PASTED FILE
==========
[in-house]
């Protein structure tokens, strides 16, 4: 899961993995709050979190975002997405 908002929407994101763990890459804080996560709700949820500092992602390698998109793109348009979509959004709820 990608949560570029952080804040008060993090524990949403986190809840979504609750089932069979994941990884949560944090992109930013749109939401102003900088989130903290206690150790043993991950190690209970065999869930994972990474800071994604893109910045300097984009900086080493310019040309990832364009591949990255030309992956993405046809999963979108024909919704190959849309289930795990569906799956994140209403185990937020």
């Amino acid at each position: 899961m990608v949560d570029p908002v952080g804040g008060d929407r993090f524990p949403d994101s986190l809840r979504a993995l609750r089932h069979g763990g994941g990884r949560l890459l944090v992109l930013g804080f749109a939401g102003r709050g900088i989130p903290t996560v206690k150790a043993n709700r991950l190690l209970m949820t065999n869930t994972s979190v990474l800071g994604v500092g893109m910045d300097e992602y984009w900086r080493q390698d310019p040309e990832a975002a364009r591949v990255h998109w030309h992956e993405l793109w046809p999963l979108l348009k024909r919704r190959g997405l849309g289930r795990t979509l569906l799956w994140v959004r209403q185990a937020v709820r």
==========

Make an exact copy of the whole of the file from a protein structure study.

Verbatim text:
[in-house]
């Protein structure tokens, strides 16, 4: 899961993995709050979190975002997405 908002929407994101763990890459804080996560709700949820500092992602390698998109793109348009979509959004709820 990608949560570029952080804040008060993090524990949403986190809840979504609750089932069979994941990884949560944090992109930013749109939401102003900088989130903290206690150790043993991950190690209970065999869930994972990474800071994604893109910045300097984009900086080493310019040309990832364009591949990255030309992956993405046809999963979108024909919704190959849309289930795990569906799956994140209403185990937020």
């Amino acid at each position: 899961m990608v949560d570029p908002v952080g804040g008060d929407r993090f524990p949403d994101s986190l809840r979504a993995l609750r089932h069979g763990g994941g990884r949560l890459l944090v992109l930013g804080f749109a939401g102003r709050g900088i989130p903290t996560v206690k150790a043993n709700r991950l190690l209970m949820t065999n869930t994972s979190v990474l800071g994604v500092g893109m910045d300097e992602y984009w900086r080493q390698d310019p040309e990832a975002a364009r591949v990255h998109w030309h992956e993405l793109w046809p999963l979108l348009k024909r919704r190959g997405l849309g289930r795990t979509l569906l799956w994140v959004r209403q185990a937020v709820r």